Finally, let me pay tribute to the Revd. Dr Mike Ovey, Principal of Oak Hill Theological College, London, whose sudden death shocked and saddened so many of us in the GAFCON family and beyond. His life was an outstanding example of one who embraced the noble task of teaching the Word of God with passion, courage and great clarity. (See second story following this story.)

None of us who were at GAFCON 2013 in Nairobi will forget his powerful address 'The Grace of God OR the World of the West?'. He showed us how deeply the Western churches have been shaped by 'cheap grace' focused on individuals' sense of entitlement and self-regard, in contrast to the wonderful grace of God which is received through repentance and faith and bears fruit in lives of faithful discipleship. Let his concluding words be mine also:

'The world's needs are many, we all know that, but this is its greatest need, that its sins be forgiven. And that is why it is absolutely imperative that we at GAFCON preach not cheap grace, but costly grace to the world, not because we hate the world but because we love it, as our saviour did."

The Most Revd. Nicholas D. Okoh is Archbishop, Metropolitan and Primate of All Nigeria and Chairman, the GAFCON Primates Council


MIKE OVEY: "He made doctrine sexy"

By Chris Sugden
Church of England Newspaper
January 26, 2017

The Rev Dr. Mike Ovey, principal of Oak Hill theological college, who died suddenly on 7 January, was remembered at a thanksgiving service on Monday 23 January in their family church, Enfield Free Evangelical Church.

Five hundred people, most under 40, heard heartfelt and affectionate tributes spiced with humour.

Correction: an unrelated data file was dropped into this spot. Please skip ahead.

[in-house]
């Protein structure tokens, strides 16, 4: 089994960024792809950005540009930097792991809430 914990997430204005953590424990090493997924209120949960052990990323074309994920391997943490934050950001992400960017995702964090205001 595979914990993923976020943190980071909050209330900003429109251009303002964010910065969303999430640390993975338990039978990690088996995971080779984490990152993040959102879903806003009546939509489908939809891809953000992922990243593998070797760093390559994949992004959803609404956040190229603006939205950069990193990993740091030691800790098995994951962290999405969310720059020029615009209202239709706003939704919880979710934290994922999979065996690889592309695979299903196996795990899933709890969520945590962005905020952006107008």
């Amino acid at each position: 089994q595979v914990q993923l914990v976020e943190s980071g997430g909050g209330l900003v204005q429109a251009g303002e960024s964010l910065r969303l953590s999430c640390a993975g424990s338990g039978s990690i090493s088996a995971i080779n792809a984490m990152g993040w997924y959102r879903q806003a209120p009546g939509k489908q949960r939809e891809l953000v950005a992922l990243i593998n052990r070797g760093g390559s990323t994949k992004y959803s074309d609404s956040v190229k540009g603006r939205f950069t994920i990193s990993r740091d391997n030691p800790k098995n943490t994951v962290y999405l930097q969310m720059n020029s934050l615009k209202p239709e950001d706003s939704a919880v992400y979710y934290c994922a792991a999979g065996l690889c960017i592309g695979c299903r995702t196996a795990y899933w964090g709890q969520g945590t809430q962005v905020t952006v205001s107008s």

Nick Tucker, Vicar of St Bartholomew's Edgbaston, formerly on Oak Hill staff, said Mike would be remembered even more for his kindnesses than his brilliance: "He was like the A team. If you were in trouble, if no one else could help, and if you could find him."

At the first meeting of his tutorial group the principal was offered tea or coffee. "Port please," replied Mike who was then brought a tumbler of undiluted Ribena, which he drank smiling. He once addressed them on "How not to become a cult leader."

To compel attention in his lectures, where he never got to the end of the notes, he used Sooty and Sweep puppets to illustrate the Trinity. But staff feared that the meat cleaver sitting on his study chair might make visiting DDOs nervous.

His love of PG Wodehouse found expression in exam questions in which a couple of pages of Woodhousian narrative were populated by various ecclesiastical figures espousing different theological nostrums to which the candidate was invited to respond.

The Rev Andrew Cornes from Crowborough, his training vicar, recalled him as a fierce fighter for justice. Dr Dan Strange, now acting principal, said: "He had so little ego and no interest in self-aggrandisement." His local pastor, Jonathan Prime said he was the best of listeners.

Present were his wife of 29 years, Heather and their children, Charles, Harry and Ana. Before they were a 'couple', they had led a Bible study group at St Helen's, Bishopsgate, while Mike was a Parliamentary draftsman and living in Clapham. Heather told Mike he should devote his life to teaching the Bible.

Mike's parents, John and Ruth and sisters Elizabeth and Margaret were present. Dr Mark Thompson, principal of Moore College, Sydney, where Mike had done post-graduate study and lectured, led prayers.

Speakers noted that it was hard to understand a strange providence that the Lord had taken the best player, "a towering brilliance", off the field just as the second half was starting. But the devastation of his sudden death and an extraordinary outpouring of grief had led to a determination in the college.

The service was filled with hope: "I know where he is now," rejoiced Dr Dan Strange, "which is more than I ever did here. 'Just Mike' never got the point that the point of an action point was to do something."

Other speakers rejoiced that "Mike now sees clearly the God he loved and always saw rather more clearly than us", and is where "his sense of humour will be miraculously sanctified." They look forward to catching him up one day.

A Thanksgiving service will take place in central London on Monday 13 March at 2pm.